Future losses from repurchases of home loans whose quality failed to meet sellers’ promises will likely total $55 billion to $120 billion, or potentially $10 billion to $25 billion for the next five years, the New York-based mortgage-bond analysts led by John Sim and Ed Reardon wrote in a Oct. 15 report.
I immediately blurt out, "Now hold the hell on a minuted!!!" That report of the 15th sounds an awful lot like the article I published on the 12th, “The Robo-Signing Mess Is Just the Tip of the Iceberg, Mortgage Putbacks Will Be the Harbinger of the Collapse of Big Banks that Will Dwarf 2008!” (Hey, no peeking, no copying, fellas!) which, among many other things, reiterated what I said in the 4th quarter of LAST YEAR!!!.
To be fair, the JP Morgan report is very similar to mine in content, scope and gist - JUST A YEAR OR SO TOO LATE! I quote (again) "Reggie Middleton on JP Morgan’s “Blowout” Q4-09 Results":
Many have discounted Microsoft in the mobile computing wars, primarily because they have made quite a few managerial, marketing and technical missteps that have cost them a significant advantage in the smartphone space. Well, as anyone that studies their history knows, the corporate (and corporate division heads) graveyard and infirmary are literally littered with companies that underestimated Microsoft due to their size and early fumbling when entering into markets.
Simply ask the makers of dBase, FoxPro, Wordperfect, Lotus, nearly all of the server OS companies, as well as the makers of GeoWorks, Sony & Nintendo gaming divisions, and the list can go on for quite some time. I'm not saying that MSFT wins everything, or even that they will win this one, but the largest software company in the world with some of the most promising tech, widest user base and several hundred million dollars in marketing (very useful, just ask Apple) and developer incentives will be the purview of fools to ignore or automatically discount into the failure bin. I have said as much in the recent past...
- There Is Another Paradigm Shift Coming in Technology and Media: Apple, Microsoft and Google Know its Winner Takes All
- Don’t Count Microsoft Out of the Ultra-Mobile Computing Wars Just Yet
- After Getting a Glimpse of the New Windows Phone 7 Functionality, RIMM is Looking More Like a Short Play
As for the marketing part, this commercial is pure, utter and undeniable GENIUS!!!
Summary: Bloomberg features what they consider to be the most successful and accurate financial analysts since 2008. Of course, the firm that "Does God's work" is the one that won! Reggie Middleton disagrees, and thinks a blog beat them all! I urge the mainstream media to look beyond the traditional banking centers of influence for analysis. Not only is it soooo old school in a new digital age, but they just might find comparable (if not superior) talent in the blogosphere.
I urge the mainstream media to take a look at more than just the traditional sources when they make these all star rankings...
Daniel Harris, a financial services analyst at Goldman Sachs Group Inc. [Clean cut, meticulous, ivy league, cookie cutter Goldmanite, Hamptoms in the summer, straight out of the Wall Street handbook - I get it]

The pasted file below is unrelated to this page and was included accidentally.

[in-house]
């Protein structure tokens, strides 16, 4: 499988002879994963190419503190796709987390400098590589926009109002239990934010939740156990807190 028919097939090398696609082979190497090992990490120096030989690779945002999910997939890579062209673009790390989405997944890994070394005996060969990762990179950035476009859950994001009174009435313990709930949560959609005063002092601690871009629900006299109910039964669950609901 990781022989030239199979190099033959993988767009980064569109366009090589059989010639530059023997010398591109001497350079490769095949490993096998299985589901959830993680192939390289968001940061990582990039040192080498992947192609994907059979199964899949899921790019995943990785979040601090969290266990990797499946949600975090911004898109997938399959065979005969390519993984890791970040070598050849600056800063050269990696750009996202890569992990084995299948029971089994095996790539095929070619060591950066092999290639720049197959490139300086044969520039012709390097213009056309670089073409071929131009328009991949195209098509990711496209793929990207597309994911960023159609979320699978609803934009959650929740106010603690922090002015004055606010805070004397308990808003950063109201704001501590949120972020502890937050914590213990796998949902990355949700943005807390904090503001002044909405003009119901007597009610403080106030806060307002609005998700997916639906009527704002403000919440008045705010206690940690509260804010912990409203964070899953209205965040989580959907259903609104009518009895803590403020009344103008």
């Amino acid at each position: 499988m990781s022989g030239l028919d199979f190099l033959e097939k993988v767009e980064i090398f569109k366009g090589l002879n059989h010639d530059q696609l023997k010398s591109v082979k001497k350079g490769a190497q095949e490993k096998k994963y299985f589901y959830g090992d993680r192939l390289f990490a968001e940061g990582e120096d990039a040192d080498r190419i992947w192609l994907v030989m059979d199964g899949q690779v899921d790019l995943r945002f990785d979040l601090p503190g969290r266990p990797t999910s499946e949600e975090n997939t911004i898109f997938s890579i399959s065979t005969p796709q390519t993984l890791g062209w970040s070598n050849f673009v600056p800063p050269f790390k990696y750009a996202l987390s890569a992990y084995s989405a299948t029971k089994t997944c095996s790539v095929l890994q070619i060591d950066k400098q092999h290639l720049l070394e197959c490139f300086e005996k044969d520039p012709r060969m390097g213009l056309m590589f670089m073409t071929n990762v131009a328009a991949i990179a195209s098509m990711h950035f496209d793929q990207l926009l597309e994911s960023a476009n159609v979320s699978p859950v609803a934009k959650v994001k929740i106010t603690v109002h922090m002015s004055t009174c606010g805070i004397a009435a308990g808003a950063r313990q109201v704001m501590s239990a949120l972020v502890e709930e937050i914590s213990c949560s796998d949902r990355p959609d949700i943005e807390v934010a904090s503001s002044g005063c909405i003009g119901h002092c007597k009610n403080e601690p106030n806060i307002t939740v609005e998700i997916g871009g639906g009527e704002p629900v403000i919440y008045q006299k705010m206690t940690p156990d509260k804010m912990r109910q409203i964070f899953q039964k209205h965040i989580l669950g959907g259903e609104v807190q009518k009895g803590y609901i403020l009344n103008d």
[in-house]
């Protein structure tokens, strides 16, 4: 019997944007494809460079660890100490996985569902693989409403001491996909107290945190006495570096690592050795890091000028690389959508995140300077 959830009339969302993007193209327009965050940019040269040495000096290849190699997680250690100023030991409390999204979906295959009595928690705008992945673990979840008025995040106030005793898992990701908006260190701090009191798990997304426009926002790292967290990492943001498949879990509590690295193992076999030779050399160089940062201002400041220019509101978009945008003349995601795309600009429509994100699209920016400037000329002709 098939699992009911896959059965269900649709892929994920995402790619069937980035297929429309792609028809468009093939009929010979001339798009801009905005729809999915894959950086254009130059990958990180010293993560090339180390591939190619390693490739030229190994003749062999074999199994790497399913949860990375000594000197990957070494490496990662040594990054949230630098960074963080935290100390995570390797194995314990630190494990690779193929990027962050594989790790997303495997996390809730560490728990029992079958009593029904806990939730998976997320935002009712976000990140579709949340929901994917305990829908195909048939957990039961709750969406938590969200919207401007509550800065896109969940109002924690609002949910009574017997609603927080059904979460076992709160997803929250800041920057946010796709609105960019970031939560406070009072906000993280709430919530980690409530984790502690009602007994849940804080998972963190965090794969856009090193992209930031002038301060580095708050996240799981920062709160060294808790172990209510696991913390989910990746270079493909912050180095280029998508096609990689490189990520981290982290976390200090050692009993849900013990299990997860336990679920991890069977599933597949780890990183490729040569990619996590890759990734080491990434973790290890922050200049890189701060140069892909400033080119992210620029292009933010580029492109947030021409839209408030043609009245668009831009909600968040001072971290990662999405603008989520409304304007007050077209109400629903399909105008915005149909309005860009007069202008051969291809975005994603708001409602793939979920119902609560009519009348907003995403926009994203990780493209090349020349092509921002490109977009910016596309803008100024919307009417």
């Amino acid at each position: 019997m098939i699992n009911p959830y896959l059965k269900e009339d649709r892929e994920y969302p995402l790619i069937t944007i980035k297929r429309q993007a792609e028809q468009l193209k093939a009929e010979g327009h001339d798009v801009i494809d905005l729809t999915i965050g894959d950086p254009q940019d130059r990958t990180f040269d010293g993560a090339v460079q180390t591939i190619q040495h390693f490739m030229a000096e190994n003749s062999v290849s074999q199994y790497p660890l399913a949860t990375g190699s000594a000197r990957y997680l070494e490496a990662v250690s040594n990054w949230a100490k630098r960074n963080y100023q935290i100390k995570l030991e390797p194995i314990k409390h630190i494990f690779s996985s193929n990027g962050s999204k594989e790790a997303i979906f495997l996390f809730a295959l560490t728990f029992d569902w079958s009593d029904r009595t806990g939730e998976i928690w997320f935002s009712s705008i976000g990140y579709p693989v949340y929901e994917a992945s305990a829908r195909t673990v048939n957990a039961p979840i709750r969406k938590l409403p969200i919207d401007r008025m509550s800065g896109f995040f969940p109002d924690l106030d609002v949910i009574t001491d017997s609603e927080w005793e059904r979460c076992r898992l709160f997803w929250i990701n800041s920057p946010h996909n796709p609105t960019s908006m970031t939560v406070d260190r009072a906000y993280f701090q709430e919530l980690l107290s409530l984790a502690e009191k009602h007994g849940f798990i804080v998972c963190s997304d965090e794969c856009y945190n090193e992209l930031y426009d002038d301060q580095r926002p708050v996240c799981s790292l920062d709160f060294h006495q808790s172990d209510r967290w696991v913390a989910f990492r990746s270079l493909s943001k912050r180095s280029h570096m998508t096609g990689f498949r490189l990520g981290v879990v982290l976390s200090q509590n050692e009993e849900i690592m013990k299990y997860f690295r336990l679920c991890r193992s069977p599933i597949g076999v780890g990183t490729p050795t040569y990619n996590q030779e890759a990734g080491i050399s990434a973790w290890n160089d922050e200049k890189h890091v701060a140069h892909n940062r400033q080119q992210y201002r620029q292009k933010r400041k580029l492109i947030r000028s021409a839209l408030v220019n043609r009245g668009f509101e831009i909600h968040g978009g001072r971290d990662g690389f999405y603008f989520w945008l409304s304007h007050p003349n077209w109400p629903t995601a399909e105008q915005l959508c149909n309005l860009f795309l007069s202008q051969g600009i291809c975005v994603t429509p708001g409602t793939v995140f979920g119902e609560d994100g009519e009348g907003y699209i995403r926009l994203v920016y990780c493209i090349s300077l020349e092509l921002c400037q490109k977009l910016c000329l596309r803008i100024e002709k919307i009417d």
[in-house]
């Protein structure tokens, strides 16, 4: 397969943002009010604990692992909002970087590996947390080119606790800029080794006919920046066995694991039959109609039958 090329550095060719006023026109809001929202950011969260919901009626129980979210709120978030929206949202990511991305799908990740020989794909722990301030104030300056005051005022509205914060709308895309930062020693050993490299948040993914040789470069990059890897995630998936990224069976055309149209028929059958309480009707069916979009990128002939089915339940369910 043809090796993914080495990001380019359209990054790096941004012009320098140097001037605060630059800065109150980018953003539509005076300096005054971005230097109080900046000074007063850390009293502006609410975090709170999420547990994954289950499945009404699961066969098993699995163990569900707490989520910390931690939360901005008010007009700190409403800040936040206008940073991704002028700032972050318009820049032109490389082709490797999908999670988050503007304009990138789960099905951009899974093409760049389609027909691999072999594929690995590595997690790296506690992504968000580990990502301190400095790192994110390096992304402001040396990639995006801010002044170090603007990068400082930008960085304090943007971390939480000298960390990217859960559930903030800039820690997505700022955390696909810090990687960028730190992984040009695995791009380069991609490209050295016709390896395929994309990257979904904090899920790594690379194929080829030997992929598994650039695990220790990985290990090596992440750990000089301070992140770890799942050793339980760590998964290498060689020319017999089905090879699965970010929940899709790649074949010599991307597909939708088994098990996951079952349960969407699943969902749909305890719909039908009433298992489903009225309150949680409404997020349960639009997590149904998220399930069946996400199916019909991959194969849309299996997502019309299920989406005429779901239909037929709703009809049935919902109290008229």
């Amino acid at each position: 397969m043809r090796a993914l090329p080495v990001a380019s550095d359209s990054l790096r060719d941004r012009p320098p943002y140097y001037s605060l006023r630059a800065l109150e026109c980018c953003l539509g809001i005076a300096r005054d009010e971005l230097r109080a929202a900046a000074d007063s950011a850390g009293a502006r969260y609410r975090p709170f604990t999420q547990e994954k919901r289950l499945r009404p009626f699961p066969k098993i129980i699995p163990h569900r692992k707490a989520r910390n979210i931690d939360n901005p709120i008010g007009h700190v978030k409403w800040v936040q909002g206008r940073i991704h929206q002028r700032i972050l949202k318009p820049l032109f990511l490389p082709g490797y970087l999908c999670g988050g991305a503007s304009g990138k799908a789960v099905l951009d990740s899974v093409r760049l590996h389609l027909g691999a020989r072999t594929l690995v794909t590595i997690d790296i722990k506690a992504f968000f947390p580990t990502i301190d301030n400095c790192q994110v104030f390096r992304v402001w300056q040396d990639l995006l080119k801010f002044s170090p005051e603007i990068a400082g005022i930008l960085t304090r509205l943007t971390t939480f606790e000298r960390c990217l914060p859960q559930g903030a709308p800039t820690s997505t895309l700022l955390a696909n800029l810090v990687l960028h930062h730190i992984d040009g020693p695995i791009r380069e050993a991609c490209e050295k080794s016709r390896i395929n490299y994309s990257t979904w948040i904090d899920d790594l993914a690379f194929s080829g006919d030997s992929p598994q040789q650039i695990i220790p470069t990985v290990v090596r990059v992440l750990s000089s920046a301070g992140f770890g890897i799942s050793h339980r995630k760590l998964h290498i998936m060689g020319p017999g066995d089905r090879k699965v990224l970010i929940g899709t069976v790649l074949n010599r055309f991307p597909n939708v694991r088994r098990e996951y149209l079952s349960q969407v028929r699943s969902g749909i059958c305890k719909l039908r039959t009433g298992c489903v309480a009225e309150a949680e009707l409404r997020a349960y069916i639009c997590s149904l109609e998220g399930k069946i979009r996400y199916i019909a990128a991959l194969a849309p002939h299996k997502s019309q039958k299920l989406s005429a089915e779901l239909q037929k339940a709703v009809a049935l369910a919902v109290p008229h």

... Goldman Sachs and KBW did better than most at figuring out where markets were headed. Goldman is No. 1 and KBW No. 2 in the Bloomberg Markets ranking of the world’s best financial sector research firms. Goldman’s Harris is one of the top three analysts of financial service firms, according to data compiled by Bloomberg.
2,500 Analysts [but no bloggers, which is exactly where this story went awry, IMHO :-)]
The ranking is based on stock recommendations made by more than 2,500 analysts worldwide at 77 research firms and investment banks from January 2008 to July 2010. It looks at the analysts’ “buy,” “hold” and “sell” calls on shares of 90 of the largest banks, diversified financial service companies and insurers in the U.S., Europe and Asia with at least 20 analysts covering them.
Even the best of the firms and individual stock pickers failed to accurately predict the fall and rise of most big financial stocks. Goldman Sachs’s analysts won their No. 1 rank by making 30 accurate calls on the 79 financial stocks they follow, or 38 percent, while KBW’s No. 2 post was based on 27 prescient calls on 78 stocks.
... “It was a very difficult climate to make stock recommendations in,” says S.P. Kothari, a professor of management and deputy dean at Massachusetts Institute of Technology’s Sloan School of Management in Cambridge. “First, you had to predict the downfall of the financial sector in 2008, which only very few people did. Then, you had to change your outlook to catch the recovery -- all within a relatively short period of time.” [So true, at least sort of. The problem was not about changing your outlook, it was about going against the fundamentals to catch manipulated stock price action to capture bank stocks as they shot to the upside in an environment where they were doomed to simply crash back down. Of course, I don't really expect to hear a lot of that in the MSM, but it does peek its nose out every now and then]
Looking for Ideas... Jason Brady, a managing director at Santa Fe, New Mexico- based Thornburg Investment Management, which oversees about $56 billion, says he doesn’t read analyst reports for picks on individual stocks. “It’s unusual to see original thinking in these reports, even though that’s what’s most valuable to me,” he says. “The ones who are different aren’t always right, but they’re frequently the most interesting and thoughtful.” [May I suggest you subscribe to BoomBustBlog, I am the antithesis of the sell side, and have nothing but crazy ideas - that is until a year has gone past, and people say "hmmmm..."]
Yeah, I bet these guys get paid an awful lot of money for that as well. I hope Bloomberg's editors dont' forget us poor bloggers in the future comparisons. Uhh.... Not that I'm hating or anything (I definitely want to give these Goldman dudes credit where their due), but I think I may have just BLOWN THESE GUYS OUT OF WATER with damn near zero recognition. Come on mainstream media, it's a new day and age and you should know by now there are other places to look for analysis other than the big banks that "Do God's work"! Give the little man some luv! You know times are hard when you get featured as the best of the best with only a 38% success rate! Then again, and admittedly, these last few years were very hard - all jokes aside. Let me recast this Bloomberg article in BoomBust fashion.